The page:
Albers is accredited by AACSB International - The Association to Advance Collegiate Schools of Business. As of July 2014, less than five percent of the world’s business schools and less than one third of U.S. business schools have achieved business accreditation from AACSB.
2014-2015 Undergraduate CatalogAll undergraduate courses are 5 credits, unless otherwise noted.Syllabi information is for reference only; information may not be current.
The government's role in health care is extremely controversial. This course will examine the health care sector from a microeconomic perspective to understand the demand for health care and the provision of health services. It will explore the role of industrial structure, insurance, market failures, and government interventions in explaining health-related outcomes. Students will gain an appreciation for societal tradeoffs between economic efficiency and equity when crafting health policy.
This course will examine international economic development from a macroeconomic perspective. Students will understand growth controversies and the role of institutions in the growth process. Students will also familiarize themselves with macroeconomic data and often used macroeconomic indicators such as inflation, unemployment, and GDP.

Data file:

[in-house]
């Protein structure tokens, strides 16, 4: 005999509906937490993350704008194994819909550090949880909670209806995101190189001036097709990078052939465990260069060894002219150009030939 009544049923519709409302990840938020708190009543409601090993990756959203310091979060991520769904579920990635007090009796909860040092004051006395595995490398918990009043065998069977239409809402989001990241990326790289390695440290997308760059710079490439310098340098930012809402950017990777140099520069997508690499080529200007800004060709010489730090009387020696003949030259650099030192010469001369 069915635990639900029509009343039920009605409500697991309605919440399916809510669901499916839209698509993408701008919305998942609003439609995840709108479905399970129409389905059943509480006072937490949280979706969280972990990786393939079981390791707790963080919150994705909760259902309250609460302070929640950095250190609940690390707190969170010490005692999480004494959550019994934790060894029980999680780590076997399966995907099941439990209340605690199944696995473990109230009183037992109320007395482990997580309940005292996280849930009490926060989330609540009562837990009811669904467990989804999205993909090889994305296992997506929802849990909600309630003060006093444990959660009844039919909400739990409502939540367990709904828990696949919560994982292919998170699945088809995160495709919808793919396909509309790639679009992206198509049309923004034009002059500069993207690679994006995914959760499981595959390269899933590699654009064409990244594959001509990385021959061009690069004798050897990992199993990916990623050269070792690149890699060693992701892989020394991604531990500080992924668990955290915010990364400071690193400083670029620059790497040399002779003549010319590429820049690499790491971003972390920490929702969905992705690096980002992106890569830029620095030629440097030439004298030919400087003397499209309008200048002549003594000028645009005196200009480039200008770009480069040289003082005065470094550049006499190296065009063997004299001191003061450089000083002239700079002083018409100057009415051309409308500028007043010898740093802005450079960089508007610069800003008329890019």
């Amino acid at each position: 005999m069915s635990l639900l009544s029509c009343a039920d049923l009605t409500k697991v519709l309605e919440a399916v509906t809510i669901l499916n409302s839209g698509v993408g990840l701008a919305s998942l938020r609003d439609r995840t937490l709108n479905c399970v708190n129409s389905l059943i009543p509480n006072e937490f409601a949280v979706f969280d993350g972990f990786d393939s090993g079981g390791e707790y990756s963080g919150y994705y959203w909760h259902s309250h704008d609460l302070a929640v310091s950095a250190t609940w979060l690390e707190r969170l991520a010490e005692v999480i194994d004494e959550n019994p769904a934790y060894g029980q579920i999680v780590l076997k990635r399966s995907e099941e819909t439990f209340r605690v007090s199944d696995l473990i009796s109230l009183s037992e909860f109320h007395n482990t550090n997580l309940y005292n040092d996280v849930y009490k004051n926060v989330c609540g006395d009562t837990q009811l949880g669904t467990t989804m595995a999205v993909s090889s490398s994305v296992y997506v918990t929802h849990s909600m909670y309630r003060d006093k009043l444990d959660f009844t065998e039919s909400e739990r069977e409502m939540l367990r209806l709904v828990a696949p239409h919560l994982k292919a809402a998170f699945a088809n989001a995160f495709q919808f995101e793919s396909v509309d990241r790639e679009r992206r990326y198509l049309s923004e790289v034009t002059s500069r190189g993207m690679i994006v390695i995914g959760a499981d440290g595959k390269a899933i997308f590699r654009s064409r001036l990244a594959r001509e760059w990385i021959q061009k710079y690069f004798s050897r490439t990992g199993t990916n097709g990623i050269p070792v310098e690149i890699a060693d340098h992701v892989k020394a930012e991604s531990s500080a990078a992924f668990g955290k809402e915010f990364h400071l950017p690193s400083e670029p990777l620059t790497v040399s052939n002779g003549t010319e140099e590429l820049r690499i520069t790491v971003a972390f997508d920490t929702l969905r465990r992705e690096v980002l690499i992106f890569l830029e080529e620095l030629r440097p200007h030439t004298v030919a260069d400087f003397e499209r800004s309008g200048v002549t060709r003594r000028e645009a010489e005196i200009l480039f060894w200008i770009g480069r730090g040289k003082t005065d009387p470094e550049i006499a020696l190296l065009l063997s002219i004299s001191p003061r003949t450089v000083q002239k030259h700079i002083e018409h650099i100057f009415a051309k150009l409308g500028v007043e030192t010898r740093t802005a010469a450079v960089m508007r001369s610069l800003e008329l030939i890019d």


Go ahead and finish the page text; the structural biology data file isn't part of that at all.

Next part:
Modern economies suffer from the ills of business cycles-inflation, deflation, recessions and unemployment. This course will focus on the question; What if anything, should governments do to moderate business cycles? The course goal is to create informed citizens who can participate in economic discourse at a high level. Course features include economic modeling, analysis of measures and data and critical evaluation of policy.
The United States is experiencing historically unprecedented levels of income and wealth inequality. This course begins by discussing the measurement of economic inequality, providing students both a historical and global perspective on current levels of inequality in the US. The course then introduces microeconomic explanations for economic inequality, focusing on the labor market. The course examines claims that inequality is detrimental to individual and societal well-being and to the political process. Finally, the course asks what, if anything, can or should be done to address economic inequality.
For UCOR 2910 course description and syllabi please see the Business Ethics page.